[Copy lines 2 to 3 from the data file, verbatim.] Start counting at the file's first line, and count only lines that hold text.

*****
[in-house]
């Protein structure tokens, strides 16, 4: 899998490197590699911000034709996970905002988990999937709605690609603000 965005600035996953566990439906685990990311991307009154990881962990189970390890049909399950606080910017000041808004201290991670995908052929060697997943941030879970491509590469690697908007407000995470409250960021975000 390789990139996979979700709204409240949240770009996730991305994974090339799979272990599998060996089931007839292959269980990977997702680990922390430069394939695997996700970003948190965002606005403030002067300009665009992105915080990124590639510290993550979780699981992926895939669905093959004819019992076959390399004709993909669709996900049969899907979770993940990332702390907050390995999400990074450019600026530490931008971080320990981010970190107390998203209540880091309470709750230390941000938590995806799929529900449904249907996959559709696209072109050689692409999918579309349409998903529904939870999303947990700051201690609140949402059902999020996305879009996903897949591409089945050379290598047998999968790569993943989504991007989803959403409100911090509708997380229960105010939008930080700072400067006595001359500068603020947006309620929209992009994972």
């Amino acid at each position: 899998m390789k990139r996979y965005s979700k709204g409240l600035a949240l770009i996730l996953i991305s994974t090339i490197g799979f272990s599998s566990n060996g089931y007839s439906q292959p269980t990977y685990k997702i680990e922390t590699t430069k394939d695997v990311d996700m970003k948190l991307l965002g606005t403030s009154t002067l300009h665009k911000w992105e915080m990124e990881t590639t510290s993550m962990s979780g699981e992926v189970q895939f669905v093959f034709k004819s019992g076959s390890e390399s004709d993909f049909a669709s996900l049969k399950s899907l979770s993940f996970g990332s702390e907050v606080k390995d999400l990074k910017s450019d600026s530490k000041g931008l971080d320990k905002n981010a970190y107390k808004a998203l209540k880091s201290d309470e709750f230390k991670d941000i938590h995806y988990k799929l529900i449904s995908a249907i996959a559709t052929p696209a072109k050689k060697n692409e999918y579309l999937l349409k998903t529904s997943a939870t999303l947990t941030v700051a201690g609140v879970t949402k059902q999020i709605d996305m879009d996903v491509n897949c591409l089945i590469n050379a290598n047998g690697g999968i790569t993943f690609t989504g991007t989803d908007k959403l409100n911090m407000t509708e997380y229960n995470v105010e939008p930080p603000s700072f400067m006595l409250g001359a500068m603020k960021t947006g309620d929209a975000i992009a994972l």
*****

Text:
């Protein structure tokens, strides 16, 4: 899998490197590699911000034709996970905002988990999937709605690609603000 965005600035996953566990439906685990990311991307009154990881962990189970390890049909399950606080910017000041808004201290991670995908052929060697997943941030879970491509590469690697908007407000995470409250960021975000 390789990139996979979700709204409240949240770009996730991305994974090339799979272990599998060996089931007839292959269980990977997702680990922390430069394939695997996700970003948190965002606005403030002067300009665009992105915080990124590639510290993550979780699981992926895939669905093959004819019992076959390399004709993909669709996900049969899907979770993940990332702390907050390995999400990074450019600026530490931008971080320990981010970190107390998203209540880091309470709750230390941000938590995806799929529900449904249907996959559709696209072109050689692409999918579309349409998903529904939870999303947990700051201690609140949402059902999020996305879009996903897949591409089945050379290598047998999968790569993943989504991007989803959403409100911090509708997380229960105010939008930080700072400067006595001359500068603020947006309620929209992009994972």
């Amino acid at each position: 899998m390789k990139r996979y965005s979700k709204g409240l600035a949240l770009i996730l996953i991305s994974t090339i490197g799979f272990s599998s566990n060996g089931y007839s439906q292959p269980t990977y685990k997702i680990e922390t590699t430069k394939d695997v990311d996700m970003k948190l991307l965002g606005t403030s009154t002067l300009h665009k911000w992105e915080m990124e990881t590639t510290s993550m962990s979780g699981e992926v189970q895939f669905v093959f034709k004819s019992g076959s390890e390399s004709d993909f049909a669709s996900l049969k399950s899907l979770s993940f996970g990332s702390e907050v606080k390995d999400l990074k910017s450019d600026s530490k000041g931008l971080d320990k905002n981010a970190y107390k808004a998203l209540k880091s201290d309470e709750f230390k991670d941000i938590h995806y988990k799929l529900i449904s995908a249907i996959a559709t052929p696209a072109k050689k060697n692409e999918y579309l999937l349409k998903t529904s997943a939870t999303l947990t941030v700051a201690g609140v879970t949402k059902q999020i709605d996305m879009d996903v491509n897949c591409l089945i590469n050379a290598n047998g690697g999968i790569t993943f690609t989504g991007t989803d908007k959403l409100n911090m407000t509708e997380y229960n995470v105010e939008p930080p603000s700072f400067m006595l409250g001359a500068m603020k960021t947006g309620d929209a975000i992009a994972l």